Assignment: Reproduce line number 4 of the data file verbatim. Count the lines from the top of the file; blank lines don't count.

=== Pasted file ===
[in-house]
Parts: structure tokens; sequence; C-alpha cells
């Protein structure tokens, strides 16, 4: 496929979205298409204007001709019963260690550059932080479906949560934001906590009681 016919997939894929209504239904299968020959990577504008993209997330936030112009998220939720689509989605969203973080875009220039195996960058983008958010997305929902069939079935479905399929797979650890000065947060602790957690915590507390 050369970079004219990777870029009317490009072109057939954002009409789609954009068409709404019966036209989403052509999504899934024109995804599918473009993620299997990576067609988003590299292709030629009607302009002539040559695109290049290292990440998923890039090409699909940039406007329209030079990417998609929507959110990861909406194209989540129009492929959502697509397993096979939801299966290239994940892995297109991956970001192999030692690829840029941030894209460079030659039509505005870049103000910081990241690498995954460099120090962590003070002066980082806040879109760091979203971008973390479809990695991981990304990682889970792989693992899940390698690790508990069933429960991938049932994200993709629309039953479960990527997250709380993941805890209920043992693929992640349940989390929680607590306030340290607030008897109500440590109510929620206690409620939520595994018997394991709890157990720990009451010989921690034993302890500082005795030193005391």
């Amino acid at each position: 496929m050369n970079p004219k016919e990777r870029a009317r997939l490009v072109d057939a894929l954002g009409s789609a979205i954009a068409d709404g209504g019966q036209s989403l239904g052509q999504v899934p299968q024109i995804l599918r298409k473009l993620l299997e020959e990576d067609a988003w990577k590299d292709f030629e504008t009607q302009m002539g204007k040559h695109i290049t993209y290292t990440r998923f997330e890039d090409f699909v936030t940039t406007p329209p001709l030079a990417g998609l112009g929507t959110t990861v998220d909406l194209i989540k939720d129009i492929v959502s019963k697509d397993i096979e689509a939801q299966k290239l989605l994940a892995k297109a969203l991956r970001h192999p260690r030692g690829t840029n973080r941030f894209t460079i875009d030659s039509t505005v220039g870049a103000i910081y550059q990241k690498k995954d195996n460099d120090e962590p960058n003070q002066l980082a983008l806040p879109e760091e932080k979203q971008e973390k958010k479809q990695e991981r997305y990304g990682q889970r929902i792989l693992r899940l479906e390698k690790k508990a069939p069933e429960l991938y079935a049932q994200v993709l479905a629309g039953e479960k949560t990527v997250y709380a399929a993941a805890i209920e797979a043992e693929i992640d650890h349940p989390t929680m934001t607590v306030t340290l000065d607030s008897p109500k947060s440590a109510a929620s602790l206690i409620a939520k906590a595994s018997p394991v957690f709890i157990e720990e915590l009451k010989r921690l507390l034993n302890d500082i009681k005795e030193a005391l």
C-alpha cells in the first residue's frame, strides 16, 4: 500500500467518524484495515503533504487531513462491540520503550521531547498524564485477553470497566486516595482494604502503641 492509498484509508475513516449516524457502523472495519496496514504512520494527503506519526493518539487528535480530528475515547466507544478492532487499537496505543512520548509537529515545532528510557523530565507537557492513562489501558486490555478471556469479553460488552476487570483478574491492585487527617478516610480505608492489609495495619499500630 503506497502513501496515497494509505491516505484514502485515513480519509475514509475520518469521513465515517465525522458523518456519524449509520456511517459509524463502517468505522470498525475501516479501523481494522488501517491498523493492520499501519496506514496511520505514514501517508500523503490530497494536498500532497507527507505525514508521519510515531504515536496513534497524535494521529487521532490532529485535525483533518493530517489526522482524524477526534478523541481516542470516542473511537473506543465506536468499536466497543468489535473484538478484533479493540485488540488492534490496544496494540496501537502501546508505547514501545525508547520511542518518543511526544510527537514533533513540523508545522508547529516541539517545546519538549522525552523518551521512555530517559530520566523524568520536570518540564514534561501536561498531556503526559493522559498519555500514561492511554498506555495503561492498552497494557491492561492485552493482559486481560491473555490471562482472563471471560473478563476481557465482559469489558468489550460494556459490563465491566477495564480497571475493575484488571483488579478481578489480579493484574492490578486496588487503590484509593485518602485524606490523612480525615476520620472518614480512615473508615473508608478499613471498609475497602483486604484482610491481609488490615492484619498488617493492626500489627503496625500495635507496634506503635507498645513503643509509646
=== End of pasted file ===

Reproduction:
């Amino acid at each position: 496929m050369n970079p004219k016919e990777r870029a009317r997939l490009v072109d057939a894929l954002g009409s789609a979205i954009a068409d709404g209504g019966q036209s989403l239904g052509q999504v899934p299968q024109i995804l599918r298409k473009l993620l299997e020959e990576d067609a988003w990577k590299d292709f030629e504008t009607q302009m002539g204007k040559h695109i290049t993209y290292t990440r998923f997330e890039d090409f699909v936030t940039t406007p329209p001709l030079a990417g998609l112009g929507t959110t990861v998220d909406l194209i989540k939720d129009i492929v959502s019963k697509d397993i096979e689509a939801q299966k290239l989605l994940a892995k297109a969203l991956r970001h192999p260690r030692g690829t840029n973080r941030f894209t460079i875009d030659s039509t505005v220039g870049a103000i910081y550059q990241k690498k995954d195996n460099d120090e962590p960058n003070q002066l980082a983008l806040p879109e760091e932080k979203q971008e973390k958010k479809q990695e991981r997305y990304g990682q889970r929902i792989l693992r899940l479906e390698k690790k508990a069939p069933e429960l991938y079935a049932q994200v993709l479905a629309g039953e479960k949560t990527v997250y709380a399929a993941a805890i209920e797979a043992e693929i992640d650890h349940p989390t929680m934001t607590v306030t340290l000065d607030s008897p109500k947060s440590a109510a929620s602790l206690i409620a939520k906590a595994s018997p394991v957690f709890i157990e720990e915590l009451k010989r921690l507390l034993n302890d500082i009681k005795e030193a005391l």